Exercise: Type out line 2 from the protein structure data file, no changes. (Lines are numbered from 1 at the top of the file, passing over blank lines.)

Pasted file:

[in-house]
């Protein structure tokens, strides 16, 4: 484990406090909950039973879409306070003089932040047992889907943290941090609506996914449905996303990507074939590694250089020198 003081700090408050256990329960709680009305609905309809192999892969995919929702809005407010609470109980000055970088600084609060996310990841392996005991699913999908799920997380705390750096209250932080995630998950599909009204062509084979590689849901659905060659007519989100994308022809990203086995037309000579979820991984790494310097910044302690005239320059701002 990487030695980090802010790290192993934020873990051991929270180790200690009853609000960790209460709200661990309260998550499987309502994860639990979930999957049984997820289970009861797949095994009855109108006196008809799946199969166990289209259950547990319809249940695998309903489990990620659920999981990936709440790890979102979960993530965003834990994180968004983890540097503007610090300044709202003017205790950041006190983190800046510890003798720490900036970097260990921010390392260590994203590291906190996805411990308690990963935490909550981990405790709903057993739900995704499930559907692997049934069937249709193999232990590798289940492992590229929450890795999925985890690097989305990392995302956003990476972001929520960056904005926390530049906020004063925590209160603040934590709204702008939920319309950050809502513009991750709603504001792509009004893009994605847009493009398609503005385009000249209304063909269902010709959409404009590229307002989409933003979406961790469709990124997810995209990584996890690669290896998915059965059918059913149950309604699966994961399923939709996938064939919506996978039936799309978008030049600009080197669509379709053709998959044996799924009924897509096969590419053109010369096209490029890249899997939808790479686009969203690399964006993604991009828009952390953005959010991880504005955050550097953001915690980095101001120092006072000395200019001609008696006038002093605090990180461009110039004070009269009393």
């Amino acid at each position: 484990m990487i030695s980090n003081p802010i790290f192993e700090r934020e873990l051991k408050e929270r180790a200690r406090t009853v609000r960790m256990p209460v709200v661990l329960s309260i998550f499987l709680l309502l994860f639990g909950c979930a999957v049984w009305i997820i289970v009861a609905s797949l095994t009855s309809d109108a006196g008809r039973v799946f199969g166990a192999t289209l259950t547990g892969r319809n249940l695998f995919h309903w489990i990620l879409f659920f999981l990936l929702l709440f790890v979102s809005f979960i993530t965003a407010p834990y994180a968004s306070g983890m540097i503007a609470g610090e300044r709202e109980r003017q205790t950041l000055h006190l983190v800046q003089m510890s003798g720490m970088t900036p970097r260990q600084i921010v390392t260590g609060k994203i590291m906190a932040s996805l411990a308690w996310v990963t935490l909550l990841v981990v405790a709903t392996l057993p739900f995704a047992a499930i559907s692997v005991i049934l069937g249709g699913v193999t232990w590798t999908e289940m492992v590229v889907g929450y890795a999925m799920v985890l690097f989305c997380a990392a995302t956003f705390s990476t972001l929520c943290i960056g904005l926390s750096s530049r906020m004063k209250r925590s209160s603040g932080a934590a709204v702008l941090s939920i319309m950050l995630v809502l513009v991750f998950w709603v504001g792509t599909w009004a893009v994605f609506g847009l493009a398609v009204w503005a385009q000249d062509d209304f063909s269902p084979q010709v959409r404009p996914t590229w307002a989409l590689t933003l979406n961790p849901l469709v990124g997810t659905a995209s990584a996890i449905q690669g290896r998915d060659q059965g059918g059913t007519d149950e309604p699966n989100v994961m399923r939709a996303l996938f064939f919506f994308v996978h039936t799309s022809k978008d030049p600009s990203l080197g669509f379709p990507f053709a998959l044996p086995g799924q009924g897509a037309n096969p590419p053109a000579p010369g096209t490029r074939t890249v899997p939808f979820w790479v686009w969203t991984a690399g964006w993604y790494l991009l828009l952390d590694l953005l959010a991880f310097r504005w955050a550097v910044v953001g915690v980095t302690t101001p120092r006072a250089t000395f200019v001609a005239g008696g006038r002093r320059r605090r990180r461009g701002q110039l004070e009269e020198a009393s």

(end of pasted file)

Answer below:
């Protein structure tokens, strides 16, 4: 484990406090909950039973879409306070003089932040047992889907943290941090609506996914449905996303990507074939590694250089020198 003081700090408050256990329960709680009305609905309809192999892969995919929702809005407010609470109980000055970088600084609060996310990841392996005991699913999908799920997380705390750096209250932080995630998950599909009204062509084979590689849901659905060659007519989100994308022809990203086995037309000579979820991984790494310097910044302690005239320059701002 990487030695980090802010790290192993934020873990051991929270180790200690009853609000960790209460709200661990309260998550499987309502994860639990979930999957049984997820289970009861797949095994009855109108006196008809799946199969166990289209259950547990319809249940695998309903489990990620659920999981990936709440790890979102979960993530965003834990994180968004983890540097503007610090300044709202003017205790950041006190983190800046510890003798720490900036970097260990921010390392260590994203590291906190996805411990308690990963935490909550981990405790709903057993739900995704499930559907692997049934069937249709193999232990590798289940492992590229929450890795999925985890690097989305990392995302956003990476972001929520960056904005926390530049906020004063925590209160603040934590709204702008939920319309950050809502513009991750709603504001792509009004893009994605847009493009398609503005385009000249209304063909269902010709959409404009590229307002989409933003979406961790469709990124997810995209990584996890690669290896998915059965059918059913149950309604699966994961399923939709996938064939919506996978039936799309978008030049600009080197669509379709053709998959044996799924009924897509096969590419053109010369096209490029890249899997939808790479686009969203690399964006993604991009828009952390953005959010991880504005955050550097953001915690980095101001120092006072000395200019001609008696006038002093605090990180461009110039004070009269009393």